Verizon Reverses Fire Island Stance, Offers Fiber Service

Verizon Communications Inc. (VZ) is bowing to consumer complaints on New York’s Fire Island over its replacement of storm-damaged copper phone lines with wireless service, saying it will rebuild with fiber optics instead.

Verizon, the second-largest U.S. phone company, says it will now offer Fire Island residents a choice of its wireless Voice Link service, a fiber-optic-based phone plan or a FiOS Internet and voice connection, which also uses fiber technology.

The decision is a setback for Verizon, which was posing Superstorm Sandy-damaged Fire Island as a high-profile test case. The company had sought to establish that it could replace its old copper phone lines with wireless service in places where it’s more expensive to install fiber-optic lines.

Sandy destroyed parts of the narrow, 32-mile barrier beach along Long Island’s south shore last year. In the aftermath, residents said New York-based Verizon was substituting lower-quality Voice Link service for its copper system to avoid the cost of repairs. The damage also knocked out DSL Internet service to many residents in the small island communities.

“We listened to people and looked at different options,” said Tom Maguire, Verizon’s head of national operations support. “Fire Island is very unique. It’s portrayed as a Mayberry RFD. But what we discovered is that it’s a Mayberry RFD with an insatiable appetite for Internet,” he said, referring to the small-town setting of TV’s “The Andy Griffith Show.”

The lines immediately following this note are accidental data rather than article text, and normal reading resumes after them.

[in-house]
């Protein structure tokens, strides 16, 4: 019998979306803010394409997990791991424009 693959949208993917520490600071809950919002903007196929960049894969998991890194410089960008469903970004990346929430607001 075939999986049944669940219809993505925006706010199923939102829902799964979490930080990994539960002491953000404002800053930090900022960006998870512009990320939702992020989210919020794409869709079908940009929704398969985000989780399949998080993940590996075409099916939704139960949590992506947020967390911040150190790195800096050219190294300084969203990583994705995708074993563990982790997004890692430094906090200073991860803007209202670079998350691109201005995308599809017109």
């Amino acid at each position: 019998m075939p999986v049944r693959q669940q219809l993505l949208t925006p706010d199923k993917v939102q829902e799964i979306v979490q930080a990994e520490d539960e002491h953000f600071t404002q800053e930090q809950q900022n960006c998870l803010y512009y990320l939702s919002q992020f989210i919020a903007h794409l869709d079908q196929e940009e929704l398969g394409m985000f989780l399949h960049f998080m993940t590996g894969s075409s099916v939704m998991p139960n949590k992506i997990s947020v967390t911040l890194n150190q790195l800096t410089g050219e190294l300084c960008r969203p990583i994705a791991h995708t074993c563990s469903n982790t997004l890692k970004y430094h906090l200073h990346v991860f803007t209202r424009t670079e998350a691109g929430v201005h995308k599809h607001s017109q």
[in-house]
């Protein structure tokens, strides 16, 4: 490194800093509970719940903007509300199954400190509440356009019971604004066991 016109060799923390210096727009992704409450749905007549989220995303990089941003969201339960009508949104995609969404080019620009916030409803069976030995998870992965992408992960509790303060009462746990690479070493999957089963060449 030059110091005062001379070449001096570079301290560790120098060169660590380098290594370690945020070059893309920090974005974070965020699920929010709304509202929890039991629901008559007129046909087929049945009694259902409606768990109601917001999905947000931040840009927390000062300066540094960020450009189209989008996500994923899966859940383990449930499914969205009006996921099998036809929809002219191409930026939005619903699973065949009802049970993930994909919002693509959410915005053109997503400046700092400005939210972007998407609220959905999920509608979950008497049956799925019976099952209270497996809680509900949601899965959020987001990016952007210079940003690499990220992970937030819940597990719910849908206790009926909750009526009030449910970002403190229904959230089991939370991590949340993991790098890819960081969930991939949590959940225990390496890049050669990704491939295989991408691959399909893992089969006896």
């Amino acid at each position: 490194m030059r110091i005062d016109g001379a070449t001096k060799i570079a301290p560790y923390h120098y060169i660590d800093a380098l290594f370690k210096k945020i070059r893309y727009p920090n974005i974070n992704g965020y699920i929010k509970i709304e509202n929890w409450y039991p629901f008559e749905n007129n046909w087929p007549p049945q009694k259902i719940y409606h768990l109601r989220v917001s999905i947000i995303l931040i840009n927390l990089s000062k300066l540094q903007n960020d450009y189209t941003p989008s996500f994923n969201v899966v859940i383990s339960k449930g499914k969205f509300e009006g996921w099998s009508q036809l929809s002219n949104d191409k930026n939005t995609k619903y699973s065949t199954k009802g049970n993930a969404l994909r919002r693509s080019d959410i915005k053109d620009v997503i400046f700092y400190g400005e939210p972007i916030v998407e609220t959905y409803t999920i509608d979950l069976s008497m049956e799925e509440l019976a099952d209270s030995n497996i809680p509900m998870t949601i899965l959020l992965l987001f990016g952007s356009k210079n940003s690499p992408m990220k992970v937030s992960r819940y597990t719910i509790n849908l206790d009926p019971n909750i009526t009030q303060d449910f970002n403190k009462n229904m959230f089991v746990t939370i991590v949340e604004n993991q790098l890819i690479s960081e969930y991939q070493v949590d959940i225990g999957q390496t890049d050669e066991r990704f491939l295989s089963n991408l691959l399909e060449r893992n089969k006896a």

Verizon’s decision on Fire Island doesn’t apply to other places where it’s using the Voice Link service to replace old copper lines, such as the Catskill Mountains and parts of New Jersey, said John Bonomo, a spokesman for the carrier.

The company’s disconnecting of copper lines was criticized by community groups, scrutinized by regulators and even fought by New York Attorney General Eric Schneiderman.

“I am extremely pleased that Verizon has backed off its attempt to abandon landline telephone service on Western Fire Island,” Schneiderman said in an e-mailed statement. “It’s a victory for New Yorkers who were hit hard by Hurricane Sandy, and my office will continue to oppose Verizon’s efforts to substitute landlines with lesser services.”

To contact the reporters on this story: Scott Moritz in New York at smoritz6@bloomberg.net; Freeman Klopott in Albany at fklopott@bloomberg.net

To contact the editor responsible for this story: Nick Turner at nturner7@bloomberg.net

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